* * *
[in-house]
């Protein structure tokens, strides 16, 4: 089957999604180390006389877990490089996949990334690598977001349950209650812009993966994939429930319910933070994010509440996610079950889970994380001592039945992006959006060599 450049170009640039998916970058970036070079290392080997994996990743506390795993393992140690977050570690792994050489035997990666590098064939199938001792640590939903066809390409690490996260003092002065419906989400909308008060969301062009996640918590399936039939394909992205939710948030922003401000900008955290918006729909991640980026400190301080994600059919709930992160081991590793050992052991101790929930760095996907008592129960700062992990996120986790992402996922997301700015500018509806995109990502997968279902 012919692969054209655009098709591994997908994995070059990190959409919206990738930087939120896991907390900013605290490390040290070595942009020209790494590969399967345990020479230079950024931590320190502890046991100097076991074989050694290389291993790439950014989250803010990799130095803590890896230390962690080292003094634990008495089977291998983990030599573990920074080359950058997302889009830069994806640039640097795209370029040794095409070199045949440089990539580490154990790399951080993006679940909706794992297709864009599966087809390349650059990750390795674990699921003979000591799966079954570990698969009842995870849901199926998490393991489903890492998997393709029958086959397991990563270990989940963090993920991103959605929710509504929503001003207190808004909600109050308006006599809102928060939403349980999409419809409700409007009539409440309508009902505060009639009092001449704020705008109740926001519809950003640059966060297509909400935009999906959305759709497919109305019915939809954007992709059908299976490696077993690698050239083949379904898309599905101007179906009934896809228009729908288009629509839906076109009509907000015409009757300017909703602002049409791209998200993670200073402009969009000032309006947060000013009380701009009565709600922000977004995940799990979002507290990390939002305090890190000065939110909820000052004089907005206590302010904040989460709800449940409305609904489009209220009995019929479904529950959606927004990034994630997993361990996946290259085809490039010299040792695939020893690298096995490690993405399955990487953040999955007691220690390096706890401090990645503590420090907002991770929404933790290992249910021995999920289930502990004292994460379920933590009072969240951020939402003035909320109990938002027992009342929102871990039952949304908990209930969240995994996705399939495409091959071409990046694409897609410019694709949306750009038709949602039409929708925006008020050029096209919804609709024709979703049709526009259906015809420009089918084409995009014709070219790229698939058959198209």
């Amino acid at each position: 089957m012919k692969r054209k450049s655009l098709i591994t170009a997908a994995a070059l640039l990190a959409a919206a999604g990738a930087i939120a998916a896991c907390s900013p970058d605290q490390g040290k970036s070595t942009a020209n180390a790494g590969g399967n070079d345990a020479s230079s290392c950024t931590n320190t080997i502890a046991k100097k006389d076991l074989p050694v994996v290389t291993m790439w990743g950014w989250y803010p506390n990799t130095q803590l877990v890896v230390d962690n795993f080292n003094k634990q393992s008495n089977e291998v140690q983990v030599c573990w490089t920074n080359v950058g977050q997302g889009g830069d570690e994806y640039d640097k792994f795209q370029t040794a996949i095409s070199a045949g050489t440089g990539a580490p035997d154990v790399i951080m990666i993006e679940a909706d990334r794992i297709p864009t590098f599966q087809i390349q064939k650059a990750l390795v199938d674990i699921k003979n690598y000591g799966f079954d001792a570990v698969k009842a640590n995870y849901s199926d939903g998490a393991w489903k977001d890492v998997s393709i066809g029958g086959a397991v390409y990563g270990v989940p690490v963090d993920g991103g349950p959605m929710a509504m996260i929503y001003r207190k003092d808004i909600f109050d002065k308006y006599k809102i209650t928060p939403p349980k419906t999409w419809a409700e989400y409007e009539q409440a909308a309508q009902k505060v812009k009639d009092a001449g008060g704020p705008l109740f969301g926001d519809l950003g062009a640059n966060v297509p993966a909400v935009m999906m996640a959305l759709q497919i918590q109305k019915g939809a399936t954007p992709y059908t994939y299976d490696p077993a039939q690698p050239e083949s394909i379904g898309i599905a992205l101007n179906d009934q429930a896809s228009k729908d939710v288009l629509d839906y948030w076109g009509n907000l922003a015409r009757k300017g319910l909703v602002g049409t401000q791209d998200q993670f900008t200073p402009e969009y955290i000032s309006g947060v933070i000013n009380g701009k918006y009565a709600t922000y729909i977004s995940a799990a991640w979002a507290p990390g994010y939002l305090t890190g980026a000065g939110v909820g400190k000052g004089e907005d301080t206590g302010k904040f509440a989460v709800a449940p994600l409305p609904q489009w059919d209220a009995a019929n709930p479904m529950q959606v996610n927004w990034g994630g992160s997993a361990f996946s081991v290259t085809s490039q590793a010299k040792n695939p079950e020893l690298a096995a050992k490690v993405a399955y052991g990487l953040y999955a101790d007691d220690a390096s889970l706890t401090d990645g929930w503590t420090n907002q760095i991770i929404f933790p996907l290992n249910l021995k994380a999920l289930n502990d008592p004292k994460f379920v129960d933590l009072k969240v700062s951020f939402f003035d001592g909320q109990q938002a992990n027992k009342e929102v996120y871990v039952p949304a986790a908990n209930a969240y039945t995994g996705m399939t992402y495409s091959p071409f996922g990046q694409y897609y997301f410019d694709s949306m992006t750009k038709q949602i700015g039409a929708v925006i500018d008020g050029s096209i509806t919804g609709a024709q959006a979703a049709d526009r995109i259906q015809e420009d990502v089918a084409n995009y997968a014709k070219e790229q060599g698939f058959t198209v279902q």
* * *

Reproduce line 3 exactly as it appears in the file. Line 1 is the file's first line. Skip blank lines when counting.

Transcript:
């Amino acid at each position: 089957m012919k692969r054209k450049s655009l098709i591994t170009a997908a994995a070059l640039l990190a959409a919206a999604g990738a930087i939120a998916a896991c907390s900013p970058d605290q490390g040290k970036s070595t942009a020209n180390a790494g590969g399967n070079d345990a020479s230079s290392c950024t931590n320190t080997i502890a046991k100097k006389d076991l074989p050694v994996v290389t291993m790439w990743g950014w989250y803010p506390n990799t130095q803590l877990v890896v230390d962690n795993f080292n003094k634990q393992s008495n089977e291998v140690q983990v030599c573990w490089t920074n080359v950058g977050q997302g889009g830069d570690e994806y640039d640097k792994f795209q370029t040794a996949i095409s070199a045949g050489t440089g990539a580490p035997d154990v790399i951080m990666i993006e679940a909706d990334r794992i297709p864009t590098f599966q087809i390349q064939k650059a990750l390795v199938d674990i699921k003979n690598y000591g799966f079954d001792a570990v698969k009842a640590n995870y849901s199926d939903g998490a393991w489903k977001d890492v998997s393709i066809g029958g086959a397991v390409y990563g270990v989940p690490v963090d993920g991103g349950p959605m929710a509504m996260i929503y001003r207190k003092d808004i909600f109050d002065k308006y006599k809102i209650t928060p939403p349980k419906t999409w419809a409700e989400y409007e009539q409440a909308a309508q009902k505060v812009k009639d009092a001449g008060g704020p705008l109740f969301g926001d519809l950003g062009a640059n966060v297509p993966a909400v935009m999906m996640a959305l759709q497919i918590q109305k019915g939809a399936t954007p992709y059908t994939y299976d490696p077993a039939q690698p050239e083949s394909i379904g898309i599905a992205l101007n179906d009934q429930a896809s228009k729908d939710v288009l629509d839906y948030w076109g009509n907000l922003a015409r009757k300017g319910l909703v602002g049409t401000q791209d998200q993670f900008t200073p402009e969009y955290i000032s309006g947060v933070i000013n009380g701009k918006y009565a709600t922000y729909i977004s995940a799990a991640w979002a507290p990390g994010y939002l305090t890190g980026a000065g939110v909820g400190k000052g004089e907005d301080t206590g302010k904040f509440a989460v709800a449940p994600l409305p609904q489009w059919d209220a009995a019929n709930p479904m529950q959606v996610n927004w990034g994630g992160s997993a361990f996946s081991v290259t085809s490039q590793a010299k040792n695939p079950e020893l690298a096995a050992k490690v993405a399955y052991g990487l953040y999955a101790d007691d220690a390096s889970l706890t401090d990645g929930w503590t420090n907002q760095i991770i929404f933790p996907l290992n249910l021995k994380a999920l289930n502990d008592p004292k994460f379920v129960d933590l009072k969240v700062s951020f939402f003035d001592g909320q109990q938002a992990n027992k009342e929102v996120y871990v039952p949304a986790a908990n209930a969240y039945t995994g996705m399939t992402y495409s091959p071409f996922g990046q694409y897609y997301f410019d694709s949306m992006t750009k038709q949602i700015g039409a929708v925006i500018d008020g050029s096209i509806t919804g609709a024709q959006a979703a049709d526009r995109i259906q015809e420009d990502v089918a084409n995009y997968a014709k070219e790229q060599g698939f058959t198209v279902q």